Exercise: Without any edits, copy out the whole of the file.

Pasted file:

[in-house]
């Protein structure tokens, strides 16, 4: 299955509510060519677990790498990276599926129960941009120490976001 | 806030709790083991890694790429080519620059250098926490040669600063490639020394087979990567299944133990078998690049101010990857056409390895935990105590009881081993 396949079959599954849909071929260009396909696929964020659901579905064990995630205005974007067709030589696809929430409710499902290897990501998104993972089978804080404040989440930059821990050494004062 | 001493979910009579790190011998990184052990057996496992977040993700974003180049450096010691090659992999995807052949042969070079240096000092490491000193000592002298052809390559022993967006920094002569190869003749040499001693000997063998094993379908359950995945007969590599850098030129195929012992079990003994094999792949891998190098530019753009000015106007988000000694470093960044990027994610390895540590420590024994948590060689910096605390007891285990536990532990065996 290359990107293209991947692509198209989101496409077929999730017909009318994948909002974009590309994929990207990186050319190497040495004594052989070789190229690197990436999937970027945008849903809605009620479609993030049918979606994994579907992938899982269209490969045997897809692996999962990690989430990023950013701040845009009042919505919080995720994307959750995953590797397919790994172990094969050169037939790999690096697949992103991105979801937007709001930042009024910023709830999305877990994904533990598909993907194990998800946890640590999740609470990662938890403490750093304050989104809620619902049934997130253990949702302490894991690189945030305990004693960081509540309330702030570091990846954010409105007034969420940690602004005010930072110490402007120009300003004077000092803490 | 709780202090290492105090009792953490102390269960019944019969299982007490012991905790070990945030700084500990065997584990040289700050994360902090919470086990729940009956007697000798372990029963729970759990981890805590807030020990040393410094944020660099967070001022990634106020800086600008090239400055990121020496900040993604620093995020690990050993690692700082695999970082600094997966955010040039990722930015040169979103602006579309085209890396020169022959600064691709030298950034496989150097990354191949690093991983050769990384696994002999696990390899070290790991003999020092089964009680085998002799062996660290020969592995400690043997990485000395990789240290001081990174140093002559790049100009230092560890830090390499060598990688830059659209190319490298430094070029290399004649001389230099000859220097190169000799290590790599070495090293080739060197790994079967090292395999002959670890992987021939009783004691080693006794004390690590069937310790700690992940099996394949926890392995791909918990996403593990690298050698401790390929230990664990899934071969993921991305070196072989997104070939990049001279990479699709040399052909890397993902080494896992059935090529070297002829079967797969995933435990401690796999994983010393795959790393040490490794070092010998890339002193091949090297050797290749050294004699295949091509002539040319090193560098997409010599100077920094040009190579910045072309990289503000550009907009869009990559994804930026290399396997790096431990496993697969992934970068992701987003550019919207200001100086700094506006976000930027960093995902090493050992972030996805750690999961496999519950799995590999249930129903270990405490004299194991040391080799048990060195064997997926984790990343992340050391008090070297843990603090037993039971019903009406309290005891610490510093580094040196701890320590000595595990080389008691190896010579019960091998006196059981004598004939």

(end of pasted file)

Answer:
[in-house]
């Protein structure tokens, strides 16, 4: 299955509510060519677990790498990276599926129960941009120490976001 | 806030709790083991890694790429080519620059250098926490040669600063490639020394087979990567299944133990078998690049101010990857056409390895935990105590009881081993 396949079959599954849909071929260009396909696929964020659901579905064990995630205005974007067709030589696809929430409710499902290897990501998104993972089978804080404040989440930059821990050494004062 | 001493979910009579790190011998990184052990057996496992977040993700974003180049450096010691090659992999995807052949042969070079240096000092490491000193000592002298052809390559022993967006920094002569190869003749040499001693000997063998094993379908359950995945007969590599850098030129195929012992079990003994094999792949891998190098530019753009000015106007988000000694470093960044990027994610390895540590420590024994948590060689910096605390007891285990536990532990065996 290359990107293209991947692509198209989101496409077929999730017909009318994948909002974009590309994929990207990186050319190497040495004594052989070789190229690197990436999937970027945008849903809605009620479609993030049918979606994994579907992938899982269209490969045997897809692996999962990690989430990023950013701040845009009042919505919080995720994307959750995953590797397919790994172990094969050169037939790999690096697949992103991105979801937007709001930042009024910023709830999305877990994904533990598909993907194990998800946890640590999740609470990662938890403490750093304050989104809620619902049934997130253990949702302490894991690189945030305990004693960081509540309330702030570091990846954010409105007034969420940690602004005010930072110490402007120009300003004077000092803490 | 709780202090290492105090009792953490102390269960019944019969299982007490012991905790070990945030700084500990065997584990040289700050994360902090919470086990729940009956007697000798372990029963729970759990981890805590807030020990040393410094944020660099967070001022990634106020800086600008090239400055990121020496900040993604620093995020690990050993690692700082695999970082600094997966955010040039990722930015040169979103602006579309085209890396020169022959600064691709030298950034496989150097990354191949690093991983050769990384696994002999696990390899070290790991003999020092089964009680085998002799062996660290020969592995400690043997990485000395990789240290001081990174140093002559790049100009230092560890830090390499060598990688830059659209190319490298430094070029290399004649001389230099000859220097190169000799290590790599070495090293080739060197790994079967090292395999002959670890992987021939009783004691080693006794004390690590069937310790700690992940099996394949926890392995791909918990996403593990690298050698401790390929230990664990899934071969993921991305070196072989997104070939990049001279990479699709040399052909890397993902080494896992059935090529070297002829079967797969995933435990401690796999994983010393795959790393040490490794070092010998890339002193091949090297050797290749050294004699295949091509002539040319090193560098997409010599100077920094040009190579910045072309990289503000550009907009869009990559994804930026290399396997790096431990496993697969992934970068992701987003550019919207200001100086700094506006976000930027960093995902090493050992972030996805750690999961496999519950799995590999249930129903270990405490004299194991040391080799048990060195064997997926984790990343992340050391008090070297843990603090037993039971019903009406309290005891610490510093580094040196701890320590000595595990080389008691190896010579019960091998006196059981004598004939």